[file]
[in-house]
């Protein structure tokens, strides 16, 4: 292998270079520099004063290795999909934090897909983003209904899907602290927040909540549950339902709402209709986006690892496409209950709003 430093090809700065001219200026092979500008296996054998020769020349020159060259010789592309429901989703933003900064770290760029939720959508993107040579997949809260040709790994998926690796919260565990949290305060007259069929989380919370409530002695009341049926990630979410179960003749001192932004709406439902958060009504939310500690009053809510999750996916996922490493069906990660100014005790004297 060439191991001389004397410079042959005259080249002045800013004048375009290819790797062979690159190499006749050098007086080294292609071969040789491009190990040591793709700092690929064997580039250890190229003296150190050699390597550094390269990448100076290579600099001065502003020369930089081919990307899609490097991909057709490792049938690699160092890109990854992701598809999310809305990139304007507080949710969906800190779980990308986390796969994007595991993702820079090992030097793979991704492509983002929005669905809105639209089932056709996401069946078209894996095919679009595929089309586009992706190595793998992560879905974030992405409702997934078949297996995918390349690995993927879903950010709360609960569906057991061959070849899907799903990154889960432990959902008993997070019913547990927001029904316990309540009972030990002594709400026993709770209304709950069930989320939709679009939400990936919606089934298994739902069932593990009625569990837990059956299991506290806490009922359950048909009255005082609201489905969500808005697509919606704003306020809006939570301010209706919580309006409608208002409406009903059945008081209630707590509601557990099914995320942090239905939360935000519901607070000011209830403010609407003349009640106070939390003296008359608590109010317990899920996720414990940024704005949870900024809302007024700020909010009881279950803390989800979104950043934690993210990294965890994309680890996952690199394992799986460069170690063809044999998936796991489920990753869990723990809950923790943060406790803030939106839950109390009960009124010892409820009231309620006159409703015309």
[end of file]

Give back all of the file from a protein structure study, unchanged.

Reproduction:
[in-house]
């Protein structure tokens, strides 16, 4: 292998270079520099004063290795999909934090897909983003209904899907602290927040909540549950339902709402209709986006690892496409209950709003 430093090809700065001219200026092979500008296996054998020769020349020159060259010789592309429901989703933003900064770290760029939720959508993107040579997949809260040709790994998926690796919260565990949290305060007259069929989380919370409530002695009341049926990630979410179960003749001192932004709406439902958060009504939310500690009053809510999750996916996922490493069906990660100014005790004297 060439191991001389004397410079042959005259080249002045800013004048375009290819790797062979690159190499006749050098007086080294292609071969040789491009190990040591793709700092690929064997580039250890190229003296150190050699390597550094390269990448100076290579600099001065502003020369930089081919990307899609490097991909057709490792049938690699160092890109990854992701598809999310809305990139304007507080949710969906800190779980990308986390796969994007595991993702820079090992030097793979991704492509983002929005669905809105639209089932056709996401069946078209894996095919679009595929089309586009992706190595793998992560879905974030992405409702997934078949297996995918390349690995993927879903950010709360609960569906057991061959070849899907799903990154889960432990959902008993997070019913547990927001029904316990309540009972030990002594709400026993709770209304709950069930989320939709679009939400990936919606089934298994739902069932593990009625569990837990059956299991506290806490009922359950048909009255005082609201489905969500808005697509919606704003306020809006939570301010209706919580309006409608208002409406009903059945008081209630707590509601557990099914995320942090239905939360935000519901607070000011209830403010609407003349009640106070939390003296008359608590109010317990899920996720414990940024704005949870900024809302007024700020909010009881279950803390989800979104950043934690993210990294965890994309680890996952690199394992799986460069170690063809044999998936796991489920990753869990723990809950923790943060406790803030939106839950109390009960009124010892409820009231309620006159409703015309």